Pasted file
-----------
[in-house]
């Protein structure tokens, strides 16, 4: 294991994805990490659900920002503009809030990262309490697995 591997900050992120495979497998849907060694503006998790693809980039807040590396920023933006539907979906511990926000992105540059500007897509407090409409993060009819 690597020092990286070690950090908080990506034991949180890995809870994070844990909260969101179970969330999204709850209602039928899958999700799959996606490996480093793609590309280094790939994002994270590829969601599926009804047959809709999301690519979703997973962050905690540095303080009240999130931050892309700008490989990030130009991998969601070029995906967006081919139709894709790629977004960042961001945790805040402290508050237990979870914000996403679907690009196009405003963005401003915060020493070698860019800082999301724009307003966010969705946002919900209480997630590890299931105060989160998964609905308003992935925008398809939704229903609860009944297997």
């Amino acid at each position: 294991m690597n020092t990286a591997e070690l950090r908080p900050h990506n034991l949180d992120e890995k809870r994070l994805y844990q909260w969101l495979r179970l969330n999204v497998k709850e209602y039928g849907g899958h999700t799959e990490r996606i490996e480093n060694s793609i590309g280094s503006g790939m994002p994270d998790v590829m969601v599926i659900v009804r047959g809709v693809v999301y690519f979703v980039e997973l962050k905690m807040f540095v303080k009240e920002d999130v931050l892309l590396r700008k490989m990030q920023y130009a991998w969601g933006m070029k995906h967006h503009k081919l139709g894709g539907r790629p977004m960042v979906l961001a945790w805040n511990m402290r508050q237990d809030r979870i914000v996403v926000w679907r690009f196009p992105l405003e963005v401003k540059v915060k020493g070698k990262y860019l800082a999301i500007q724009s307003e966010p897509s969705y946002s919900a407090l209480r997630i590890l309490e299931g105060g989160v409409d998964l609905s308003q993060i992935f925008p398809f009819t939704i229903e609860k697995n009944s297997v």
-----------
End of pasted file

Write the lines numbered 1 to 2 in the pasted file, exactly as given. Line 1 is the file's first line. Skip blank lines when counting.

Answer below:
[in-house]
């Protein structure tokens, strides 16, 4: 294991994805990490659900920002503009809030990262309490697995 591997900050992120495979497998849907060694503006998790693809980039807040590396920023933006539907979906511990926000992105540059500007897509407090409409993060009819 690597020092990286070690950090908080990506034991949180890995809870994070844990909260969101179970969330999204709850209602039928899958999700799959996606490996480093793609590309280094790939994002994270590829969601599926009804047959809709999301690519979703997973962050905690540095303080009240999130931050892309700008490989990030130009991998969601070029995906967006081919139709894709790629977004960042961001945790805040402290508050237990979870914000996403679907690009196009405003963005401003915060020493070698860019800082999301724009307003966010969705946002919900209480997630590890299931105060989160998964609905308003992935925008398809939704229903609860009944297997």